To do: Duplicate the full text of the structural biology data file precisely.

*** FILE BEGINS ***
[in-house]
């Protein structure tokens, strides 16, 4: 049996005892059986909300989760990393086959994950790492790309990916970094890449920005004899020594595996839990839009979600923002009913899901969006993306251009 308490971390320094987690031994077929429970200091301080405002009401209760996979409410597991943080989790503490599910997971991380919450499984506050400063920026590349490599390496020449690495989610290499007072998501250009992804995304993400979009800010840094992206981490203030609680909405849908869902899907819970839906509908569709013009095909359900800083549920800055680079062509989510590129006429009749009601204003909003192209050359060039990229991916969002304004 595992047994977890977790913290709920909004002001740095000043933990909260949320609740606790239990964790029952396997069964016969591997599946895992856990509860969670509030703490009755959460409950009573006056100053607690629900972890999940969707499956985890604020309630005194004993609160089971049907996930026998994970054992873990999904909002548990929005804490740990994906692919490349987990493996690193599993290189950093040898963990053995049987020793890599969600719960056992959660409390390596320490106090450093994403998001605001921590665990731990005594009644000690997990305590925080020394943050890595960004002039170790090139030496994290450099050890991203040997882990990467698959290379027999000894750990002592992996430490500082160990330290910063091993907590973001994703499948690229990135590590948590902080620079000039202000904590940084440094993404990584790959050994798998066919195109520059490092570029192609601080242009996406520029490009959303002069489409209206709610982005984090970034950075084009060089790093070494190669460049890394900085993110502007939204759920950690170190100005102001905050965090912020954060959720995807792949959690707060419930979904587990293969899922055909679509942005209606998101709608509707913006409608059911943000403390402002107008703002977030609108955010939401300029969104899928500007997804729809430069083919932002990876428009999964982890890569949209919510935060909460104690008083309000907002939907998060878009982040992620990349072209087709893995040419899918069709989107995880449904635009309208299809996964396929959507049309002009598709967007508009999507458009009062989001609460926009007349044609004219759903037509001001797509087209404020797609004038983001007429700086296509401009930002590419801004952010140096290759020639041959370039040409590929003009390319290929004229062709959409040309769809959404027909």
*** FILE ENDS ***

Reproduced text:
[in-house]
């Protein structure tokens, strides 16, 4: 049996005892059986909300989760990393086959994950790492790309990916970094890449920005004899020594595996839990839009979600923002009913899901969006993306251009 308490971390320094987690031994077929429970200091301080405002009401209760996979409410597991943080989790503490599910997971991380919450499984506050400063920026590349490599390496020449690495989610290499007072998501250009992804995304993400979009800010840094992206981490203030609680909405849908869902899907819970839906509908569709013009095909359900800083549920800055680079062509989510590129006429009749009601204003909003192209050359060039990229991916969002304004 595992047994977890977790913290709920909004002001740095000043933990909260949320609740606790239990964790029952396997069964016969591997599946895992856990509860969670509030703490009755959460409950009573006056100053607690629900972890999940969707499956985890604020309630005194004993609160089971049907996930026998994970054992873990999904909002548990929005804490740990994906692919490349987990493996690193599993290189950093040898963990053995049987020793890599969600719960056992959660409390390596320490106090450093994403998001605001921590665990731990005594009644000690997990305590925080020394943050890595960004002039170790090139030496994290450099050890991203040997882990990467698959290379027999000894750990002592992996430490500082160990330290910063091993907590973001994703499948690229990135590590948590902080620079000039202000904590940084440094993404990584790959050994798998066919195109520059490092570029192609601080242009996406520029490009959303002069489409209206709610982005984090970034950075084009060089790093070494190669460049890394900085993110502007939204759920950690170190100005102001905050965090912020954060959720995807792949959690707060419930979904587990293969899922055909679509942005209606998101709608509707913006409608059911943000403390402002107008703002977030609108955010939401300029969104899928500007997804729809430069083919932002990876428009999964982890890569949209919510935060909460104690008083309000907002939907998060878009982040992620990349072209087709893995040419899918069709989107995880449904635009309208299809996964396929959507049309002009598709967007508009999507458009009062989001609460926009007349044609004219759903037509001001797509087209404020797609004038983001007429700086296509401009930002590419801004952010140096290759020639041959370039040409590929003009390319290929004229062709959409040309769809959404027909």